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THE ROARING DAYS OF PIRACY

English vessels. Captain Snelgrave eyed these unpleasant visitors with suspicion, but hoped they might be on the same errand as himself. At eight o'clock in the evening, however, he heard the measured thump of oars and descried the shadow of an approaching boat. The first mate was ordered to muster and arm twenty men on deck in readiness to repel boarders. The second mate hailed the boat and was answered; "The ship Two Friends of Barbadoes., Captain Elliott." This failed to satisfy the master of the Bird galley, and he shouted to the boat to sheer off and keep clear.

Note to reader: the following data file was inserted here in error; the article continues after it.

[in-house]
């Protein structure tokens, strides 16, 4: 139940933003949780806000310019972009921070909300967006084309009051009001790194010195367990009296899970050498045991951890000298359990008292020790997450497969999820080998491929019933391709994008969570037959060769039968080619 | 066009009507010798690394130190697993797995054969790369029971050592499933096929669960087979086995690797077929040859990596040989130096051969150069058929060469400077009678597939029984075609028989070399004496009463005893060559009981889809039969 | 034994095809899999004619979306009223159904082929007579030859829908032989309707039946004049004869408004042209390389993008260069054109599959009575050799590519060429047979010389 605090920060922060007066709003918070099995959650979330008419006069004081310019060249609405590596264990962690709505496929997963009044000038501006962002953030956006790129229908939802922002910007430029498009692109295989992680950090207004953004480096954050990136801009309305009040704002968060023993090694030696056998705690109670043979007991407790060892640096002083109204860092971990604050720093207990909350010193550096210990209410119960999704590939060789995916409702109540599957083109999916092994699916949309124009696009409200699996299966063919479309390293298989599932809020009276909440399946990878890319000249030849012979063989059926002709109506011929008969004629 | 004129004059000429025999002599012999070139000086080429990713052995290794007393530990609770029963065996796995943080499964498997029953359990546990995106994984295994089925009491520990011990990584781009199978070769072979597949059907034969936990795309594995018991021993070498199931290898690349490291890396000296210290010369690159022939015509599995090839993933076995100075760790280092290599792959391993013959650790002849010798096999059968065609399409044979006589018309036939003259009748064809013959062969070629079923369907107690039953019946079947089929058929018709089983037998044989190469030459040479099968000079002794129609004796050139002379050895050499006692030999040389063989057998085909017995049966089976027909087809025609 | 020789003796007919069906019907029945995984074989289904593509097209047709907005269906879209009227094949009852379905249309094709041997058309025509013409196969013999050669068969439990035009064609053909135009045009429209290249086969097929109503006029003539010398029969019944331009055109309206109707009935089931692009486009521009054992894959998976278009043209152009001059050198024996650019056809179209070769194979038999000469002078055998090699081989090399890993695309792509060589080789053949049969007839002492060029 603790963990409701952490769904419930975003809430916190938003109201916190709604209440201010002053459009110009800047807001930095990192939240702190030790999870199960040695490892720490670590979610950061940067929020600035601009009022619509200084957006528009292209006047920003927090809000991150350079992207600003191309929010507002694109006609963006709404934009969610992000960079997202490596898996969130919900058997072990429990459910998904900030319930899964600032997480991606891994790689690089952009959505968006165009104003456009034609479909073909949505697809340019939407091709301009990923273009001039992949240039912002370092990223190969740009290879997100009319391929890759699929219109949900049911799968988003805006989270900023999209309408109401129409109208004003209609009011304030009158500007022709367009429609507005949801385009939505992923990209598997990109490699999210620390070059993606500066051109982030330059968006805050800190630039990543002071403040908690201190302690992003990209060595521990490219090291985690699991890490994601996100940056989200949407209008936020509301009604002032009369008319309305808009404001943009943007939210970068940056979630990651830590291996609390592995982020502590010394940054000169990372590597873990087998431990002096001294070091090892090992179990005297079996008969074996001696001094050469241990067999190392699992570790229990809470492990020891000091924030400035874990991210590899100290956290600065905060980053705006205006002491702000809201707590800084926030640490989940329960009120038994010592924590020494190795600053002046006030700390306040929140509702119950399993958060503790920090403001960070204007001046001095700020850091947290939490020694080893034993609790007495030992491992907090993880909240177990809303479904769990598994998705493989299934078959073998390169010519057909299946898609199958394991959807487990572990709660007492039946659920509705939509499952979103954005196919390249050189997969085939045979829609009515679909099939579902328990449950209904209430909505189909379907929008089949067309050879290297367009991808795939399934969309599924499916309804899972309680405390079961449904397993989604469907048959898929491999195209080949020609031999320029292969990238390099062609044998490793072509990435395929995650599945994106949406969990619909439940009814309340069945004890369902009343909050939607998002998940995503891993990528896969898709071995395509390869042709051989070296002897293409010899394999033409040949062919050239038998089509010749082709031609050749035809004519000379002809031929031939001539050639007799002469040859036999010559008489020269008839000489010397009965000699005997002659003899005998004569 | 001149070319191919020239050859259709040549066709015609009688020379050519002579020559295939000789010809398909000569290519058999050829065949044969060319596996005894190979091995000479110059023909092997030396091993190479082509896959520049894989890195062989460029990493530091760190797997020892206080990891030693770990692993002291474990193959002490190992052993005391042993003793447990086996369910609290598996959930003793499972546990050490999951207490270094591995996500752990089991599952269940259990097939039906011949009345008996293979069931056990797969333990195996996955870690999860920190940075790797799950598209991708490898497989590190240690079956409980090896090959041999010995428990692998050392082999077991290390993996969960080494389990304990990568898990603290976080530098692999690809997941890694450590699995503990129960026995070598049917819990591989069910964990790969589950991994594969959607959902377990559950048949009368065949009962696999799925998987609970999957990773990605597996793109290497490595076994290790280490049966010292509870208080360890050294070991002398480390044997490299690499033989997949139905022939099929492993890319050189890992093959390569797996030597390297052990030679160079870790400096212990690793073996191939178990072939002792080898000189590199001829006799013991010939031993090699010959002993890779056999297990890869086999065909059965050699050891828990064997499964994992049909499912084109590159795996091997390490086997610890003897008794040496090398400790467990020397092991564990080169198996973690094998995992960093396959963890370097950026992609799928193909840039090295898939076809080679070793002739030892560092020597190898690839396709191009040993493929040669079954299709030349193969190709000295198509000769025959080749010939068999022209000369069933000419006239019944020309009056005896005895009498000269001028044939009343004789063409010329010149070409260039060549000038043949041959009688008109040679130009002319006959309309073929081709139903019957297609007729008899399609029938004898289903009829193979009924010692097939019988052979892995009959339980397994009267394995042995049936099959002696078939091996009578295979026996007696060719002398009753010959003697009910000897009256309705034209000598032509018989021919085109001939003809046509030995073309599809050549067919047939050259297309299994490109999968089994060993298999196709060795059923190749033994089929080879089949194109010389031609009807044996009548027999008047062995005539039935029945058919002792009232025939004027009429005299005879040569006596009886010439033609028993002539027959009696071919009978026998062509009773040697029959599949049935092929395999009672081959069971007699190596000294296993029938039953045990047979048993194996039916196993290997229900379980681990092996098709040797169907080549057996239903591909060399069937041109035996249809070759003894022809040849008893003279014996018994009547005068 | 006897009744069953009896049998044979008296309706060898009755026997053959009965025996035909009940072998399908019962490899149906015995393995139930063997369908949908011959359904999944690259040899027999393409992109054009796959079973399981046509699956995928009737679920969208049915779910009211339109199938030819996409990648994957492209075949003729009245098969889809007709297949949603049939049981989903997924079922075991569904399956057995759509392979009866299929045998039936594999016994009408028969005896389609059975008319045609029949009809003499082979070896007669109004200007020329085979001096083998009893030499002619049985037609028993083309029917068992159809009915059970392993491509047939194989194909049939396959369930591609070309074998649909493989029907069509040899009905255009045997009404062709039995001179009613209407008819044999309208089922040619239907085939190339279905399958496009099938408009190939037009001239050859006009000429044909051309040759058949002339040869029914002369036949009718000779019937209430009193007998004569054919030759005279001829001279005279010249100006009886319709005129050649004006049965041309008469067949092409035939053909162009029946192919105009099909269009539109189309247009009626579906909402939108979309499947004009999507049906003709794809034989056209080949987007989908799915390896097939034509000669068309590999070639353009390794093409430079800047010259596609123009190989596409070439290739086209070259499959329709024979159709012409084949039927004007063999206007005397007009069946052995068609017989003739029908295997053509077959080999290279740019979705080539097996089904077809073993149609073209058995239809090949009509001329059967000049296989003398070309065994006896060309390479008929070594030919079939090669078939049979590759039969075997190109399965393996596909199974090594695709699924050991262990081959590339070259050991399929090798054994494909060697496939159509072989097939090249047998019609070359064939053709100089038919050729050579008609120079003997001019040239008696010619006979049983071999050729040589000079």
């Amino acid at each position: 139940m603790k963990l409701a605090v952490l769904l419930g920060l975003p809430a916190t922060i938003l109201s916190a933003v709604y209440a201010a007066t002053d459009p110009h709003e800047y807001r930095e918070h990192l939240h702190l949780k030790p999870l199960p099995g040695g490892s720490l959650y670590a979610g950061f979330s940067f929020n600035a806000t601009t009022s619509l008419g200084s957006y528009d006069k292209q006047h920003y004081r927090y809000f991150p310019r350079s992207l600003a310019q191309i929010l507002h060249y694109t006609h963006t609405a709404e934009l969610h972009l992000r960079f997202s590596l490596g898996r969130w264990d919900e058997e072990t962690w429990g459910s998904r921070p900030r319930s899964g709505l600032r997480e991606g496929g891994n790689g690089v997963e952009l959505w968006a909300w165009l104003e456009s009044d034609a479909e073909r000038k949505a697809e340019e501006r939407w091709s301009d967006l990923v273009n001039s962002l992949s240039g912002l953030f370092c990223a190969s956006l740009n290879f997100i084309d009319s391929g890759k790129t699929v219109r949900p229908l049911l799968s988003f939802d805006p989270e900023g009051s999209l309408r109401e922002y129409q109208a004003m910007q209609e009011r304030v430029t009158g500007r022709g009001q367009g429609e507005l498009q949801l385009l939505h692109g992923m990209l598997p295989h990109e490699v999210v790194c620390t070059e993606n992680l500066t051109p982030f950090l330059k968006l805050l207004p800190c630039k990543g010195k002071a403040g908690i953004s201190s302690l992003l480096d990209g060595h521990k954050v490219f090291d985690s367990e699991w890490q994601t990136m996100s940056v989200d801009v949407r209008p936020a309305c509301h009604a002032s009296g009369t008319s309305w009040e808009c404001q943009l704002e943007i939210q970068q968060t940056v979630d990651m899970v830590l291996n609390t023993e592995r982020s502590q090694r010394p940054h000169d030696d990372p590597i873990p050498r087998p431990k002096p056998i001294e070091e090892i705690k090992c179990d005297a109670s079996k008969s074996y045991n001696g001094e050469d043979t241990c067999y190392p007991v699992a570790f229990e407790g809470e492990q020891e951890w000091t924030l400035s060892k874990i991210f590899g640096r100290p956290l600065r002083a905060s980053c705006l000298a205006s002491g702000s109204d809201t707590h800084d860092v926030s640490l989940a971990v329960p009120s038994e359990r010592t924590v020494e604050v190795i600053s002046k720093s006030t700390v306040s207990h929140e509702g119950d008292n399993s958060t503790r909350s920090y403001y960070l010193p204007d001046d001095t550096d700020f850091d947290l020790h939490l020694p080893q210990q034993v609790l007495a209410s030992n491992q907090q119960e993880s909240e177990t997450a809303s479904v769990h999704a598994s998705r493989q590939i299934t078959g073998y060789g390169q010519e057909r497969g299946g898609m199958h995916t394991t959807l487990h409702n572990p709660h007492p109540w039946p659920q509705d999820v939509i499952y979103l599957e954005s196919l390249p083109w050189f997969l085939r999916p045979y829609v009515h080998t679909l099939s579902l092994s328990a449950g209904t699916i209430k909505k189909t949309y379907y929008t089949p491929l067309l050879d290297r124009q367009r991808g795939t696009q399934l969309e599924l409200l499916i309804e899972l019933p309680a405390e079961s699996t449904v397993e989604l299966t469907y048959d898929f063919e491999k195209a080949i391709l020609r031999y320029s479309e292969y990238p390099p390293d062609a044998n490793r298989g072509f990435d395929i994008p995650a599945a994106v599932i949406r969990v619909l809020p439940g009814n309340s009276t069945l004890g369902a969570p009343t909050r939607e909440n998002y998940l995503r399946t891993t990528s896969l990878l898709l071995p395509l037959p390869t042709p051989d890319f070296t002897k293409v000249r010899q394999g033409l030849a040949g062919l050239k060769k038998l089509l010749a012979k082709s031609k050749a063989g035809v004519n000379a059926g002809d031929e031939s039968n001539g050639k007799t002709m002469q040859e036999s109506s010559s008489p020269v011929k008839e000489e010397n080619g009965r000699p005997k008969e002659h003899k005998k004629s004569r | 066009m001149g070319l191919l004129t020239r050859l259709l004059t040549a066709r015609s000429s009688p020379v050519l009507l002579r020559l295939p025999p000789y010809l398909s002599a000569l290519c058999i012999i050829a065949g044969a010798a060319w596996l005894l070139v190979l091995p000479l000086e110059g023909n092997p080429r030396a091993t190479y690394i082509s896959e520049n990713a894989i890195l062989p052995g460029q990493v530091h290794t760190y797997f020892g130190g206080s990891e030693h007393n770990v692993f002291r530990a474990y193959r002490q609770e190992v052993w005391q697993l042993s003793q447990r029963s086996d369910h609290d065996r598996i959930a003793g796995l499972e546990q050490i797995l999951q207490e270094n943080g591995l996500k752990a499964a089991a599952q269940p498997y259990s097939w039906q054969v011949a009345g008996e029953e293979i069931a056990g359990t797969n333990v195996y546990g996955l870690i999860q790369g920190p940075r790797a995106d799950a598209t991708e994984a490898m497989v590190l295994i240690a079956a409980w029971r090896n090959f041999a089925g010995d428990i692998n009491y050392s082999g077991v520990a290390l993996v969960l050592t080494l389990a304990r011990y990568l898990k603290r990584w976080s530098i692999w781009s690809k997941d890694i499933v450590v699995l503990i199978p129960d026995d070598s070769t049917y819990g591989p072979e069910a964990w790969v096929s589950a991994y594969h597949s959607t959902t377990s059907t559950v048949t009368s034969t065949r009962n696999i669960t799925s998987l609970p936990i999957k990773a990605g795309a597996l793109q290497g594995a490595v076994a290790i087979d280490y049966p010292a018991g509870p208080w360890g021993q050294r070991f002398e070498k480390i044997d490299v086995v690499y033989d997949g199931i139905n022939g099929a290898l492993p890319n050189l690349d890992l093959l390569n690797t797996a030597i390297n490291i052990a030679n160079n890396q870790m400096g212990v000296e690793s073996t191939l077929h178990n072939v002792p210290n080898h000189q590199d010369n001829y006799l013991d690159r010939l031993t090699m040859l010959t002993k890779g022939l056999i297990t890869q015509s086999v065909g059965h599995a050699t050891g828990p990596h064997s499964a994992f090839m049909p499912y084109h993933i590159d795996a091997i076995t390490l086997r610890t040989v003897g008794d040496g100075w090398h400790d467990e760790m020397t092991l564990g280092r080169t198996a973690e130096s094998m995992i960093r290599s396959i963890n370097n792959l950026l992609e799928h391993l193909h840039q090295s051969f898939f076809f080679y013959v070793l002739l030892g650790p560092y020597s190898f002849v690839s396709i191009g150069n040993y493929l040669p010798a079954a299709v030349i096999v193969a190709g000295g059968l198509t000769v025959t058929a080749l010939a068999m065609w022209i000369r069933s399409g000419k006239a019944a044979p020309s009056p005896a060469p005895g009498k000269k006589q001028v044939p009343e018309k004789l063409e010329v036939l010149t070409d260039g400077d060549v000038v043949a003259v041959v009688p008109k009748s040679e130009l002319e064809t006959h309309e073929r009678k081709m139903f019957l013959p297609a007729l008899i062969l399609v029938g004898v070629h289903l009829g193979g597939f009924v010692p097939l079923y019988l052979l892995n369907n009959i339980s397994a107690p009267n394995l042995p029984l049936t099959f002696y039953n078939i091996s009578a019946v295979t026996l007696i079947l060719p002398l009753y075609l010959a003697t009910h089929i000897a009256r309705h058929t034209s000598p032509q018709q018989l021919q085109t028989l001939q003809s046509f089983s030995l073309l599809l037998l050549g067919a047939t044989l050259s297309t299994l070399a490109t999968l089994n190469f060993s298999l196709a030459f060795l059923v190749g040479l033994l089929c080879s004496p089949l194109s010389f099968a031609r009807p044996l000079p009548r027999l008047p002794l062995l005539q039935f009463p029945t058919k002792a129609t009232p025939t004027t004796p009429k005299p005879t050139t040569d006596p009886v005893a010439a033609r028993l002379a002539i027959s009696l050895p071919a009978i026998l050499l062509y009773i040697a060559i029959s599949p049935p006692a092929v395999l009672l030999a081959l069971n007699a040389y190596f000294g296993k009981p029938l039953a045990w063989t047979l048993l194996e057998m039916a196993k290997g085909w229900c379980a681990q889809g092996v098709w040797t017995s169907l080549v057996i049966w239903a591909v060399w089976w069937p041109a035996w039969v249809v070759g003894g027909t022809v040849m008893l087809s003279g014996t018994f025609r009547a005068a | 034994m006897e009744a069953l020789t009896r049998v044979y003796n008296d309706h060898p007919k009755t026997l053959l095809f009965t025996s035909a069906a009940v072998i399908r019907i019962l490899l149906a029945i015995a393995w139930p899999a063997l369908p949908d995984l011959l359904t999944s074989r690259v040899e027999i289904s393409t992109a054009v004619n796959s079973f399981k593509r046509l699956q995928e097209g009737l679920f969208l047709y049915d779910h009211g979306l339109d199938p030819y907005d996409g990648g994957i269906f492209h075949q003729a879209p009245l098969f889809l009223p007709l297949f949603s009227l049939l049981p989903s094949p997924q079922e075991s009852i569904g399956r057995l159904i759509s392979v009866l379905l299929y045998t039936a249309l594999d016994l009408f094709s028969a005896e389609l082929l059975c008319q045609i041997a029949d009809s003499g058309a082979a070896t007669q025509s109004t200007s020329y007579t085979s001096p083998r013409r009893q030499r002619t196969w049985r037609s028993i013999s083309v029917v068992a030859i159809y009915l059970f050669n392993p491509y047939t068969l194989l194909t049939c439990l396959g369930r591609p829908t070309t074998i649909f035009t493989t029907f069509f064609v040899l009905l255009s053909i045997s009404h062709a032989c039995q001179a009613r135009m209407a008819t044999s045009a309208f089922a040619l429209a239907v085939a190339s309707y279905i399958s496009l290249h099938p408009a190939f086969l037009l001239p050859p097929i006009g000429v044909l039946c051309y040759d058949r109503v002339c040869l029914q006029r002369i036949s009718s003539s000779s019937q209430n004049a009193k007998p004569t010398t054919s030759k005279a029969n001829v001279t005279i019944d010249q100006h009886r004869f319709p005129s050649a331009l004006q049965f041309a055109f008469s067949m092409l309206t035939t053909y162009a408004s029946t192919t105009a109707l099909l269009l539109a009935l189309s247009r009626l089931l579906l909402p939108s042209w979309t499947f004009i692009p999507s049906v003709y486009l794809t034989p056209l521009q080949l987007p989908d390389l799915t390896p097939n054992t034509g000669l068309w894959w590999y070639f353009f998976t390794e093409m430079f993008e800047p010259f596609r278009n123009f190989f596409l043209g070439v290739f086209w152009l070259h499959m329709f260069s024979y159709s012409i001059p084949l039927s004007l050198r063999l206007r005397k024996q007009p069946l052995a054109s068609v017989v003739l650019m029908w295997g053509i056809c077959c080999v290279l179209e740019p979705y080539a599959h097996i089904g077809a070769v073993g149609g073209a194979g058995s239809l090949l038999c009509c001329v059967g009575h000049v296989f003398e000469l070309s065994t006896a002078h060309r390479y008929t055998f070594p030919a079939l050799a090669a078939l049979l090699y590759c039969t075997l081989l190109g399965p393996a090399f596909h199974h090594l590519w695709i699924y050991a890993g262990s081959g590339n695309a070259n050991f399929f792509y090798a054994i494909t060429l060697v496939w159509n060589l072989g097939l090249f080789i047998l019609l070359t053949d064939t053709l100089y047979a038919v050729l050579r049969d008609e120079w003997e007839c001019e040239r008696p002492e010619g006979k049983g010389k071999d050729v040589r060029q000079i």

A volley of musket-balls was the reply from the boat, and the first mate of the Bird was told to return the fire. His men stood idle, however, and it transpired that he cherished secret ambitions of being a pirate himself and had won over several of the crew. This was extremely embarrassing for Captain Snelgrave, who was compelled to witness the marauders scramble unresisted up the side of his vessel. The leader of the pirates was in a particularly nasty temper because the mate had been ordered to open fire, and he poked a pistol into the captain's face and pulled trigger. As quick as he was courageous, the skipper knocked the weapon aside, and was promptly felled with the butt of it. Dodging along the deck, the pirate boatswain